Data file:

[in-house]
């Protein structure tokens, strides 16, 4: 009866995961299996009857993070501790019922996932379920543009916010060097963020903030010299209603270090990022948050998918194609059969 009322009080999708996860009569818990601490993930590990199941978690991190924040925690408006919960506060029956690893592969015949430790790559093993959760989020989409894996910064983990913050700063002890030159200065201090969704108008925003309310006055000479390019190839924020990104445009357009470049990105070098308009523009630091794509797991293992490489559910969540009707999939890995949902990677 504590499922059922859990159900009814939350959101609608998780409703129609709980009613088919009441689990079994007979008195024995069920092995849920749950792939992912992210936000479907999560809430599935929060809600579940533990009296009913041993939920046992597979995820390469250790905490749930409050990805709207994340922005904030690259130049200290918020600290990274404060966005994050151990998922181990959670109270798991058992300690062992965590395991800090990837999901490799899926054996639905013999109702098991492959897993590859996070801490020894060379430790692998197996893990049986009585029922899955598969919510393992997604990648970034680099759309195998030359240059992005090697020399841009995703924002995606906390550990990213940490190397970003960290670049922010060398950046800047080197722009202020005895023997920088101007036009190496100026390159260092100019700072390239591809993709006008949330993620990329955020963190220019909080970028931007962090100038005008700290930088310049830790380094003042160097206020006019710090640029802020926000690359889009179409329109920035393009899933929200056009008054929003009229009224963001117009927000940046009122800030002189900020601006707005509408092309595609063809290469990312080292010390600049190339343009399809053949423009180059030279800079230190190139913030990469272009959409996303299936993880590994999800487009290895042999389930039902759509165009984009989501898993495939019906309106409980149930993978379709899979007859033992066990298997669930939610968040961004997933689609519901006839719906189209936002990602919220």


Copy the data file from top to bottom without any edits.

[in-house]
């Protein structure tokens, strides 16, 4: 009866995961299996009857993070501790019922996932379920543009916010060097963020903030010299209603270090990022948050998918194609059969 009322009080999708996860009569818990601490993930590990199941978690991190924040925690408006919960506060029956690893592969015949430790790559093993959760989020989409894996910064983990913050700063002890030159200065201090969704108008925003309310006055000479390019190839924020990104445009357009470049990105070098308009523009630091794509797991293992490489559910969540009707999939890995949902990677 504590499922059922859990159900009814939350959101609608998780409703129609709980009613088919009441689990079994007979008195024995069920092995849920749950792939992912992210936000479907999560809430599935929060809600579940533990009296009913041993939920046992597979995820390469250790905490749930409050990805709207994340922005904030690259130049200290918020600290990274404060966005994050151990998922181990959670109270798991058992300690062992965590395991800090990837999901490799899926054996639905013999109702098991492959897993590859996070801490020894060379430790692998197996893990049986009585029922899955598969919510393992997604990648970034680099759309195998030359240059992005090697020399841009995703924002995606906390550990990213940490190397970003960290670049922010060398950046800047080197722009202020005895023997920088101007036009190496100026390159260092100019700072390239591809993709006008949330993620990329955020963190220019909080970028931007962090100038005008700290930088310049830790380094003042160097206020006019710090640029802020926000690359889009179409329109920035393009899933929200056009008054929003009229009224963001117009927000940046009122800030002189900020601006707005509408092309595609063809290469990312080292010390600049190339343009399809053949423009180059030279800079230190190139913030990469272009959409996303299936993880590994999800487009290895042999389930039902759509165009984009989501898993495939019906309106409980149930993978379709899979007859033992066990298997669930939610968040961004997933689609519901006839719906189209936002990602919220």